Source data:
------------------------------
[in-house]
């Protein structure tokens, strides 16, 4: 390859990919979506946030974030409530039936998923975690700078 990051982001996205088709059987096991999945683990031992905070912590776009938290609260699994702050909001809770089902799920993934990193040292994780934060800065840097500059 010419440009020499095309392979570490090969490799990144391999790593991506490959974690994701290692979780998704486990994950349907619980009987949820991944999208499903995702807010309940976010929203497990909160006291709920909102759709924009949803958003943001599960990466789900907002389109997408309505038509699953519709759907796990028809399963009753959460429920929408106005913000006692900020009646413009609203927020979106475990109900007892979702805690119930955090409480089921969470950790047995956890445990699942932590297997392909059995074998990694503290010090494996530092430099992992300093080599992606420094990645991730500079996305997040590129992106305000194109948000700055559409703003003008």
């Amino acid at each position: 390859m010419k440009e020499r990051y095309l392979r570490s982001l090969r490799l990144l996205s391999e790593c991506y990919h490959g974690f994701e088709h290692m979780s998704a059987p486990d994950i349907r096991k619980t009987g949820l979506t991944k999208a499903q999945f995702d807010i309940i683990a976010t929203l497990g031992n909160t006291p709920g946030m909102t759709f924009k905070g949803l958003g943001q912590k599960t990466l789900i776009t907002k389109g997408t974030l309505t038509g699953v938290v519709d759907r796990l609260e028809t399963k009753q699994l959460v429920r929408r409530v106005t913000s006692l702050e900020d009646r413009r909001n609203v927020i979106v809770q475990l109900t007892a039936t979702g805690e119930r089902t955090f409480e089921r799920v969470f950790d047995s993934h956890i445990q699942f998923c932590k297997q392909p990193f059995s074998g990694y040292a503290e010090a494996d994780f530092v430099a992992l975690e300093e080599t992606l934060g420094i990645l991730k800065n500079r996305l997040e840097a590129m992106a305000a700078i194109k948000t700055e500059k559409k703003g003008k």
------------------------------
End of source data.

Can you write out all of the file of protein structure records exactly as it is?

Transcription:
[in-house]
């Protein structure tokens, strides 16, 4: 390859990919979506946030974030409530039936998923975690700078 990051982001996205088709059987096991999945683990031992905070912590776009938290609260699994702050909001809770089902799920993934990193040292994780934060800065840097500059 010419440009020499095309392979570490090969490799990144391999790593991506490959974690994701290692979780998704486990994950349907619980009987949820991944999208499903995702807010309940976010929203497990909160006291709920909102759709924009949803958003943001599960990466789900907002389109997408309505038509699953519709759907796990028809399963009753959460429920929408106005913000006692900020009646413009609203927020979106475990109900007892979702805690119930955090409480089921969470950790047995956890445990699942932590297997392909059995074998990694503290010090494996530092430099992992300093080599992606420094990645991730500079996305997040590129992106305000194109948000700055559409703003003008």
């Amino acid at each position: 390859m010419k440009e020499r990051y095309l392979r570490s982001l090969r490799l990144l996205s391999e790593c991506y990919h490959g974690f994701e088709h290692m979780s998704a059987p486990d994950i349907r096991k619980t009987g949820l979506t991944k999208a499903q999945f995702d807010i309940i683990a976010t929203l497990g031992n909160t006291p709920g946030m909102t759709f924009k905070g949803l958003g943001q912590k599960t990466l789900i776009t907002k389109g997408t974030l309505t038509g699953v938290v519709d759907r796990l609260e028809t399963k009753q699994l959460v429920r929408r409530v106005t913000s006692l702050e900020d009646r413009r909001n609203v927020i979106v809770q475990l109900t007892a039936t979702g805690e119930r089902t955090f409480e089921r799920v969470f950790d047995s993934h956890i445990q699942f998923c932590k297997q392909p990193f059995s074998g990694y040292a503290e010090a494996d994780f530092v430099a992992l975690e300093e080599t992606l934060g420094i990645l991730k800065n500079r996305l997040e840097a590129m992106a305000a700078i194109k948000t700055e500059k559409k703003g003008k």